“Time interval is a strange and contradictory matter in the mind. It would be reasonable to suppose that a routine time or an eventless time would seem interminable. It should be so, but it is not. It is the dull eventless times that have no duration whatever. A time splashed with interest, wounded with tragedy, crevassed with joy—that’s the time that seems long in the memory. And this is right when you think about it. Eventlessness has no posts to drape duration on. From nothing to nothing is no time at all.”
-John Steinbeck, East of Eden, 1952
My days are filled with nothings: small moments stringing together the short hours that lead to days, to weeks. My triumphs and my failures pass unnoticed by all except myself, because they are to be expected. I slowly etch out an existence in this almost-desert of bare dirt waiting patiently for rain, for planting, for harvest.
It has been four weeks and I can still get lost in my tiny village. The pathways outline irregularly shaped compounds and will-be gardens, all slowly being rebuilt, readying themselves for rain. I walk slowly on the paths I do know, ensuring I do not walk aimlessly into someone’s compound, protecting myself from the awkwardness of uncertainty.
My role in village is slowly evolving; the further I push myself out, the more crutches I find to lean on. I arrived helpless, almost infantile in my inabilities. I was frustrated by my helplessness, and frustrated by my frustrations. My village knew of my infancy and dutifully made sure I was never alone, never without assistance. My primary babysitter was Seydou, and when he was unavailable, other arrangements were made.
My meals came consistently three, sometimes four times a day by a random rotation of women I struggled to identify. For a week I was given chickens, their warm knobby legs handed to me, then taken away to be slaughtered and cooked elsewhere. It was a Bambara custom of hospitality I very much enjoyed.
I was assigned a host-sister, or rather she was assigned to me. Soon to be emerging gracefully from teenage awkwardness, Shittan (SHEEtan) was soft-spoken, calm, and calculated. She was tasked with bringing me water from the pump, washing my buckets, and sweeping my courtyard. I did my best to lighten her load; I surely did not need a maid. However, I hoped to learn from her, and thought perhaps she could learn from me, eventually. I saw an opportunity, at least.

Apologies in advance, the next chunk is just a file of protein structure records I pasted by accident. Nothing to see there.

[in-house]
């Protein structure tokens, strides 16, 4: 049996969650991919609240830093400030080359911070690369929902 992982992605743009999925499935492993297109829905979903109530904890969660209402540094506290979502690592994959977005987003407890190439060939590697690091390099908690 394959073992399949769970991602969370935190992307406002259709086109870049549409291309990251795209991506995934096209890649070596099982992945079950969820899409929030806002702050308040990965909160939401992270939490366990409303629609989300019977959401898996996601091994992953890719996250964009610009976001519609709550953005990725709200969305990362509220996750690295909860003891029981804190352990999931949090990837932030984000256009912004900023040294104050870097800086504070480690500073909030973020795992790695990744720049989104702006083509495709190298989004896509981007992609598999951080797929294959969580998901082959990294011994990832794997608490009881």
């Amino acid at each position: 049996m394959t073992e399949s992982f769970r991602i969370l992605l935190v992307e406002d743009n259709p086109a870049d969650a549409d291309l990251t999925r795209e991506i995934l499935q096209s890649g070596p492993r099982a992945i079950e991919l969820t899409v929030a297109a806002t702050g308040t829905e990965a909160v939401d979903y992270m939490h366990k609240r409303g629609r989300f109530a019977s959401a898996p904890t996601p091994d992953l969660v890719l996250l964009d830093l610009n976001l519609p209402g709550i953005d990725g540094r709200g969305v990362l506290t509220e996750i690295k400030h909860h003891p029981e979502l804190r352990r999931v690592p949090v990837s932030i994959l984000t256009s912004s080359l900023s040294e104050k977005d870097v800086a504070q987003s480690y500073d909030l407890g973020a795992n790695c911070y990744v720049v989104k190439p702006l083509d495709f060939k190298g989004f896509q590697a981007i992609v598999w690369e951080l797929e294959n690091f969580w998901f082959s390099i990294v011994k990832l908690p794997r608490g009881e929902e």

I spent my first hours and days going where I was told, politely listening to a consistency of conversation I could not understand. I let each day unfold itself around me until it was completed and started over again. But in this passivity, I still asserted my independence, slowly slowly. On my third day in village, much to the amazement of villagers, I did my laundry myself. Water was brought to my courtyard for me, but I sat under the shade of my gwa scrubbing the morning away until my clothes hung triumphantly on the line in the sun. Though the villagers could see I was clearly capable, they still shook their heads, puzzled as to why I would not just give my clothes to Shittan to wash for me.
My fourth day in village I was loaded on a horse cart with a heap of things and women and Seydou. We rode in a bumpy clump for an hour and a half through the brush to the Djeli market, the closest market to my village. The road was almost whimsical as a steady stream of horse and donkey carts reminded me of how I imagined the Oregon Trail as a child: a mass exodus of wagons heading West. My thoughts wandered, but they always came back to the reality that these women rode an hour and a half each way each week to stock up on things unavailable in village.
As the days passed, I struggled to develop a routine, and strike a balance between interaction and quiet aloneness. Some days I counted the hours and minutes until I could justify indulging in the relief of my afternoon nap. Some days I gave it up entirely in exchange for continued interaction with villagers. My levels of patience and frustration ebbed and flowed with the passing of the moment. My eventual routine started simply with a morning walk. Seydou began working in the fields in the mornings, giving me time to wander on my own, away from his assisting eye. My first walk led me to one of my host moms, although I did not know that at the time. She asked where I was going, and I told her I was just taking a walk. She said, ‘Ok, lets go,’ and we walked to the outskirts of village and looked at the future site of our family’s garden. At the time it was just a freshly built well surrounded by nothing.
After the schools were closed due to a teachers’ strike, I spent the afternoon with a clump of kids in my courtyard, writing down the names of all the wives and kids and kids of kids of everyone in my host family, my counterpart’s family, and Seydou’s family. I wrote and I wrote, and I confirmed things with Seydou that evening. My first goal in village was learning people’s names, and I was struggling. Again and again I would ask, and the name would leave my mind as quickly as it came. My frustrations were building until that night I counted the names I had written for the three families, and got to 120.
Some days I was too frustrated to converse. Many of my conversations were as follows:
Malian: Tomati lksdjflksjdkfjkld
Malian: Tomati lksdjflksjdkfjkld
Malian: You don’t understand?
Me: I don’t understand.
Malian: …You don’t understand?
Malian: …I SAID…to-ma-ti… lksdjflksjdkfjkld.